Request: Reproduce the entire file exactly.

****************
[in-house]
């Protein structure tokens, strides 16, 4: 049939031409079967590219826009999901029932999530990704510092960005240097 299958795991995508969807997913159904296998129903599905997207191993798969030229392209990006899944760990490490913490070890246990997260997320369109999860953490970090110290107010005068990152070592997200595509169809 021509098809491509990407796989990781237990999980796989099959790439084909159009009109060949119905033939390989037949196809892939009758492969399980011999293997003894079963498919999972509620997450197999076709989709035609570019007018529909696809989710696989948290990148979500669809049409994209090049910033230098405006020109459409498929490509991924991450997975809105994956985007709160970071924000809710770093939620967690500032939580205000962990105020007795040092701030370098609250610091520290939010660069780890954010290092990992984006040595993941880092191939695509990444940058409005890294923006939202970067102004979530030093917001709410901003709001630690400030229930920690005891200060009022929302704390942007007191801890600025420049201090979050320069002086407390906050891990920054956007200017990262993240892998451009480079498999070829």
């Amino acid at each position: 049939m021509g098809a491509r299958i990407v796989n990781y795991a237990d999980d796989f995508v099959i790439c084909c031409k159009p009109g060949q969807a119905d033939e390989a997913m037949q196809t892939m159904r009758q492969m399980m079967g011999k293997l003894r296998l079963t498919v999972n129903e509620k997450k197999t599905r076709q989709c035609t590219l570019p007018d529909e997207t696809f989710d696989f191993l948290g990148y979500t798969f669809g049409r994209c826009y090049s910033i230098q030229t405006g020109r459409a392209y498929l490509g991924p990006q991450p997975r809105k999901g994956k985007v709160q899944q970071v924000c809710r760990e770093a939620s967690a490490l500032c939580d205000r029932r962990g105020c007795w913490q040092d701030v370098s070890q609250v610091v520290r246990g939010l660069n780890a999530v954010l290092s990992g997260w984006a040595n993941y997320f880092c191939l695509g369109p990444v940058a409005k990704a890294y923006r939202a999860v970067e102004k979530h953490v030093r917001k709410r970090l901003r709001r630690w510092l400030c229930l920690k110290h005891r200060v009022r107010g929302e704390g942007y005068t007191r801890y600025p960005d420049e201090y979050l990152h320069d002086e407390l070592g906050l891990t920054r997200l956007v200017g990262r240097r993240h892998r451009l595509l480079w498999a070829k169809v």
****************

[in-house]
């Protein structure tokens, strides 16, 4: 049939031409079967590219826009999901029932999530990704510092960005240097 299958795991995508969807997913159904296998129903599905997207191993798969030229392209990006899944760990490490913490070890246990997260997320369109999860953490970090110290107010005068990152070592997200595509169809 021509098809491509990407796989990781237990999980796989099959790439084909159009009109060949119905033939390989037949196809892939009758492969399980011999293997003894079963498919999972509620997450197999076709989709035609570019007018529909696809989710696989948290990148979500669809049409994209090049910033230098405006020109459409498929490509991924991450997975809105994956985007709160970071924000809710770093939620967690500032939580205000962990105020007795040092701030370098609250610091520290939010660069780890954010290092990992984006040595993941880092191939695509990444940058409005890294923006939202970067102004979530030093917001709410901003709001630690400030229930920690005891200060009022929302704390942007007191801890600025420049201090979050320069002086407390906050891990920054956007200017990262993240892998451009480079498999070829």
């Amino acid at each position: 049939m021509g098809a491509r299958i990407v796989n990781y795991a237990d999980d796989f995508v099959i790439c084909c031409k159009p009109g060949q969807a119905d033939e390989a997913m037949q196809t892939m159904r009758q492969m399980m079967g011999k293997l003894r296998l079963t498919v999972n129903e509620k997450k197999t599905r076709q989709c035609t590219l570019p007018d529909e997207t696809f989710d696989f191993l948290g990148y979500t798969f669809g049409r994209c826009y090049s910033i230098q030229t405006g020109r459409a392209y498929l490509g991924p990006q991450p997975r809105k999901g994956k985007v709160q899944q970071v924000c809710r760990e770093a939620s967690a490490l500032c939580d205000r029932r962990g105020c007795w913490q040092d701030v370098s070890q609250v610091v520290r246990g939010l660069n780890a999530v954010l290092s990992g997260w984006a040595n993941y997320f880092c191939l695509g369109p990444v940058a409005k990704a890294y923006r939202a999860v970067e102004k979530h953490v030093r917001k709410r970090l901003r709001r630690w510092l400030c229930l920690k110290h005891r200060v009022r107010g929302e704390g942007y005068t007191r801890y600025p960005d420049e201090y979050l990152h320069d002086e407390l070592g906050l891990t920054r997200l956007v200017g990262r240097r993240h892998r451009l595509l480079w498999a070829k169809v």